If you were unable to relate to such a circumstance, consider this. Consider you are a child, who is unable to fight an aggressor who might be bigger and stronger than them. They are unable to flee from an aggressor because they are not fast enough nor have a place to run or flee to. In such circumstances, freezing is usually the only option the body can identify as helpful so the child begins the fight or flight cycle but is unable to go through it and deviates to a freeze response instead. With prolonged exposure to harm, this freeze response becomes activated over and over again, becoming the body’s natural response to any stress and survival.
For a small child, the developmental capacity to protect oneself is limited. So, rationally or not, he or she are likely to experience a whole host of situations as threatening to survival in an abusive environment. Merely a look of rejection or scorn in the eyes of a disapproving parent, for instance, can make them feel uncared for, unloved, and abandoned, bringing about this feeling of numbing out. And this is why the freeze response occurs far more commonly in children and then transfers into adulthood. Such “paralyzing” psychological phenomena as phobias, panic attacks, obsessive-compulsive behaviors, and various anxiety states can frequently be understood as symptoms of a freeze response that never had the chance to “let go” or “thaw out” once the original experience was over. And many features of post-traumatic stress disorder directly relate to this kind of unrectified trauma.
During a Freeze response our body activates the parasympathetic nervous system through the dorsal vagal nerve responsible for calming and relaxing the body sends messages to our body that we must stop, stay still, shut down, collapse or immobilize ourselves as this is the best thing we can do. Our body then increases the release of a hormone called endorphin which helps numb our body and increase pain tolerance. We also conserve energy, restrict breathing/hold our breath, become physically stiff and feel our limbs heavier. Our body also decreases our heart rate, blood pressure, body temperature, eye contact, facial expressions, sense of awareness of our surroundings, ability to focus, think or speak and worsens our immune system. We may feel emotions such as shame, isolation, hopelessness, dread, numbness, dissociation, depression, helplessness and detached. Sometimes a freeze response, may even cause us to faint or lose consciousness as a way of coping with abuse. A freeze response is not the normal bodily response, it is as if we have a circle to draw but because of certain reasons we cannot complete the drawing, we just draw a dot and stop.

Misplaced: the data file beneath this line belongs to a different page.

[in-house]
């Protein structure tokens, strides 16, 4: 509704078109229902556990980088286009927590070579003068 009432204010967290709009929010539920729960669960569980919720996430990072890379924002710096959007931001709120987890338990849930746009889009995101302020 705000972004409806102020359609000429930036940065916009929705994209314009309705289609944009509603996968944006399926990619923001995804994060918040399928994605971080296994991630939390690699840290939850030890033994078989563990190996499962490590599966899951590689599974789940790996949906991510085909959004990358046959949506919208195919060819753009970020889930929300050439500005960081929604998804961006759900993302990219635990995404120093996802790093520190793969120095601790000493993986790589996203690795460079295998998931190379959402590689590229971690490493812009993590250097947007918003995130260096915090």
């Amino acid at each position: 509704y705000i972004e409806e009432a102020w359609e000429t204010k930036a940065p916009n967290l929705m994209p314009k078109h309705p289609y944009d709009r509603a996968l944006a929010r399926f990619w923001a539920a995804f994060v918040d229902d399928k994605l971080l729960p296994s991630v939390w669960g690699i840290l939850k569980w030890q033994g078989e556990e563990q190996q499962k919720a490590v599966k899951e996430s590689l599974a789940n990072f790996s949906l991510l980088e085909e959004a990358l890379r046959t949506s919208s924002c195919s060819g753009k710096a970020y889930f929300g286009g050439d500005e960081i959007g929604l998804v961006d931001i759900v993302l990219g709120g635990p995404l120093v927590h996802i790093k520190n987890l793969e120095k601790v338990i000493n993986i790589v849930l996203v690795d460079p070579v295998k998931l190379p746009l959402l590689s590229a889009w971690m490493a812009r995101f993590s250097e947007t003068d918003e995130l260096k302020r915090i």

Finally, we may also have the Fawn response, which also develops in abusive environments like the Freeze. The Fawn response is when we try to please others or appease them to avoid harm. During the Fawn response, we seek safety with abusive individuals by being useful, going along with their demands or being helpful to cope with threats, avoid conflict or further harm and protect oneself from danger. During this response, a combination of fight, flight and freeze can occur too. When we are in Fawn mode, we are unable to express our thoughts, needs, feelings and we agree or comply to every request to avoid conflict. We prioritize caring for others even if it harms ourselves, there is difficulty regulating or coping with feelings when alone and a loss of self. We can be really demanding or critical of ourselves, self-hatred raises, ignoring our own needs, having emotional outburst, and feeling overwhelmed. Outcomes such as depression guilt, lack of boundaries and identity issues are often seen.
All of these 4 responses our body has to stress can vary in frequency and intensity depending on the abuse experienced and how an individual or child coped with it. These are extremely stressful for our body and can affect our functioning later in life in a variety of ways. The first step in trying to be more aware of how these responses play a role in our daily life is becoming more self-aware about them, linking how they started and observing when these responses get triggered in your life.